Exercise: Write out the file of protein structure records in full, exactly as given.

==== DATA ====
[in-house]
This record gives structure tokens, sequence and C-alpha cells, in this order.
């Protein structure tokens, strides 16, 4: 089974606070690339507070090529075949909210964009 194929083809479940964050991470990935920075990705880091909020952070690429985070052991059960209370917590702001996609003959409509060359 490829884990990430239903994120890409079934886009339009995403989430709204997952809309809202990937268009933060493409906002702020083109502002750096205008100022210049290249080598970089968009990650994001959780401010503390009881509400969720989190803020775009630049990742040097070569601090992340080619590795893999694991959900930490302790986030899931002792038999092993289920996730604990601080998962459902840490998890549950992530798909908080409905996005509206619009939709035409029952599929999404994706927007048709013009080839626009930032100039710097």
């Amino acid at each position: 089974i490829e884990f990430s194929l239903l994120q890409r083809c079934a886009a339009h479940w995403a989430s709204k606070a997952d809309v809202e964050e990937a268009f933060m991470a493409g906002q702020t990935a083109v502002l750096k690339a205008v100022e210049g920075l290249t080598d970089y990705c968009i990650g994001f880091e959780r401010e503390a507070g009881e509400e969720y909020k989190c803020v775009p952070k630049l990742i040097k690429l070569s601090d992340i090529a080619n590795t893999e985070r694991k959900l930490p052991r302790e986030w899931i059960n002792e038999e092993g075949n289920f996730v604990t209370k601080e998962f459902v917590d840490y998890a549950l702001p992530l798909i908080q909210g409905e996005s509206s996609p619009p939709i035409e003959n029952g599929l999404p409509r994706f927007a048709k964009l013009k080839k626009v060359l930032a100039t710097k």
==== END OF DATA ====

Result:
[in-house]
This record gives structure tokens, sequence and C-alpha cells, in this order.
């Protein structure tokens, strides 16, 4: 089974606070690339507070090529075949909210964009 194929083809479940964050991470990935920075990705880091909020952070690429985070052991059960209370917590702001996609003959409509060359 490829884990990430239903994120890409079934886009339009995403989430709204997952809309809202990937268009933060493409906002702020083109502002750096205008100022210049290249080598970089968009990650994001959780401010503390009881509400969720989190803020775009630049990742040097070569601090992340080619590795893999694991959900930490302790986030899931002792038999092993289920996730604990601080998962459902840490998890549950992530798909908080409905996005509206619009939709035409029952599929999404994706927007048709013009080839626009930032100039710097």
């Amino acid at each position: 089974i490829e884990f990430s194929l239903l994120q890409r083809c079934a886009a339009h479940w995403a989430s709204k606070a997952d809309v809202e964050e990937a268009f933060m991470a493409g906002q702020t990935a083109v502002l750096k690339a205008v100022e210049g920075l290249t080598d970089y990705c968009i990650g994001f880091e959780r401010e503390a507070g009881e509400e969720y909020k989190c803020v775009p952070k630049l990742i040097k690429l070569s601090d992340i090529a080619n590795t893999e985070r694991k959900l930490p052991r302790e986030w899931i059960n002792e038999e092993g075949n289920f996730v604990t209370k601080e998962f459902v917590d840490y998890a549950l702001p992530l798909i908080q909210g409905e996005s509206s996609p619009p939709i035409e003959n029952g599929l999404p409509r994706f927007a048709k964009l013009k080839k626009v060359l930032a100039t710097k």